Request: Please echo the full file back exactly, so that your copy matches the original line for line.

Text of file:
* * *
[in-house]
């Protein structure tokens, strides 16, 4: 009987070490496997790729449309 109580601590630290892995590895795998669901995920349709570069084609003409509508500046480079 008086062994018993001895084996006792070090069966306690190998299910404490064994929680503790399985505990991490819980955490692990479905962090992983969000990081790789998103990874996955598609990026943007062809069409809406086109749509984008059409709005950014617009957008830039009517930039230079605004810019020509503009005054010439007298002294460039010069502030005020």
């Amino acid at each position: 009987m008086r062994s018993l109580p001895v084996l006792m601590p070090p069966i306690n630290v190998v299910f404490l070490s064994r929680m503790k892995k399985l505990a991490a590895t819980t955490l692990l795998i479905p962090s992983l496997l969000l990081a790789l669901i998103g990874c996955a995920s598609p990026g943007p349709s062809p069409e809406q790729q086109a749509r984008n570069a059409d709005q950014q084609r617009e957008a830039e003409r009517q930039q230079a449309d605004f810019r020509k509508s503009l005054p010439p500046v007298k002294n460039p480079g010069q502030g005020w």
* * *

[in-house]
């Protein structure tokens, strides 16, 4: 009987070490496997790729449309 109580601590630290892995590895795998669901995920349709570069084609003409509508500046480079 008086062994018993001895084996006792070090069966306690190998299910404490064994929680503790399985505990991490819980955490692990479905962090992983969000990081790789998103990874996955598609990026943007062809069409809406086109749509984008059409709005950014617009957008830039009517930039230079605004810019020509503009005054010439007298002294460039010069502030005020």
């Amino acid at each position: 009987m008086r062994s018993l109580p001895v084996l006792m601590p070090p069966i306690n630290v190998v299910f404490l070490s064994r929680m503790k892995k399985l505990a991490a590895t819980t955490l692990l795998i479905p962090s992983l496997l969000l990081a790789l669901i998103g990874c996955a995920s598609p990026g943007p349709s062809p069409e809406q790729q086109a749509r984008n570069a059409d709005q950014q084609r617009e957008a830039e003409r009517q930039q230079a449309d605004f810019r020509k509508s503009l005054p010439p500046v007298k002294n460039p480079g010069q502030g005020w």